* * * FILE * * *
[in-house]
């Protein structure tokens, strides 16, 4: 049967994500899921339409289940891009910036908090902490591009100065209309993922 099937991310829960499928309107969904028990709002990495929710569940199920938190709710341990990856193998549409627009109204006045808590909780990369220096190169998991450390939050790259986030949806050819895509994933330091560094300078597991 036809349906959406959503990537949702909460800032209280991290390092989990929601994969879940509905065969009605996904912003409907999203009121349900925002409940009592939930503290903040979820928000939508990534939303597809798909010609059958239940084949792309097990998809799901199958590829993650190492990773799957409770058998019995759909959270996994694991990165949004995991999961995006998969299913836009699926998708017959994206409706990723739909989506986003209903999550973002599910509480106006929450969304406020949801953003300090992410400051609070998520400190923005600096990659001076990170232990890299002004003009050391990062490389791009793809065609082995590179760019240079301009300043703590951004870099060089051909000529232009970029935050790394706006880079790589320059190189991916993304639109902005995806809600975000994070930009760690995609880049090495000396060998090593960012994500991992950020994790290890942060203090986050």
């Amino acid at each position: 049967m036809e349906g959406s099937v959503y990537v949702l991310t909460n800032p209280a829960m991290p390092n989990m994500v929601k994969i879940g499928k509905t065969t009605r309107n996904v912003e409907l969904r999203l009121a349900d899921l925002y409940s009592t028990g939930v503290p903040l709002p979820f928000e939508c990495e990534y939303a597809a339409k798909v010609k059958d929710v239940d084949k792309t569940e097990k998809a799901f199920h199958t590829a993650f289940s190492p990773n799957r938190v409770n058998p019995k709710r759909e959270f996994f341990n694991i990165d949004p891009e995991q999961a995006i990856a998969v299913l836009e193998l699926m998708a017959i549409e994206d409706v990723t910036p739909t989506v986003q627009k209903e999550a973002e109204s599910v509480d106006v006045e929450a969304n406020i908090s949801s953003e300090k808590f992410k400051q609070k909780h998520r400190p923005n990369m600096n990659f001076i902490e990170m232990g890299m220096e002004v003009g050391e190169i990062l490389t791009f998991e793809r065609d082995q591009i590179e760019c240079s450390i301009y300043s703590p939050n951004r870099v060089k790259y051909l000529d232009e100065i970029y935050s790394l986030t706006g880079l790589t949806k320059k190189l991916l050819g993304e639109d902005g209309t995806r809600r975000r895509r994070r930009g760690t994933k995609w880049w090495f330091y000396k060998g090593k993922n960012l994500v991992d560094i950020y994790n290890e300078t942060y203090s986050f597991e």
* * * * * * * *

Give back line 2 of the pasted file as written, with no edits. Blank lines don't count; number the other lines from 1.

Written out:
């Protein structure tokens, strides 16, 4: 049967994500899921339409289940891009910036908090902490591009100065209309993922 099937991310829960499928309107969904028990709002990495929710569940199920938190709710341990990856193998549409627009109204006045808590909780990369220096190169998991450390939050790259986030949806050819895509994933330091560094300078597991 036809349906959406959503990537949702909460800032209280991290390092989990929601994969879940509905065969009605996904912003409907999203009121349900925002409940009592939930503290903040979820928000939508990534939303597809798909010609059958239940084949792309097990998809799901199958590829993650190492990773799957409770058998019995759909959270996994694991990165949004995991999961995006998969299913836009699926998708017959994206409706990723739909989506986003209903999550973002599910509480106006929450969304406020949801953003300090992410400051609070998520400190923005600096990659001076990170232990890299002004003009050391990062490389791009793809065609082995590179760019240079301009300043703590951004870099060089051909000529232009970029935050790394706006880079790589320059190189991916993304639109902005995806809600975000994070930009760690995609880049090495000396060998090593960012994500991992950020994790290890942060203090986050």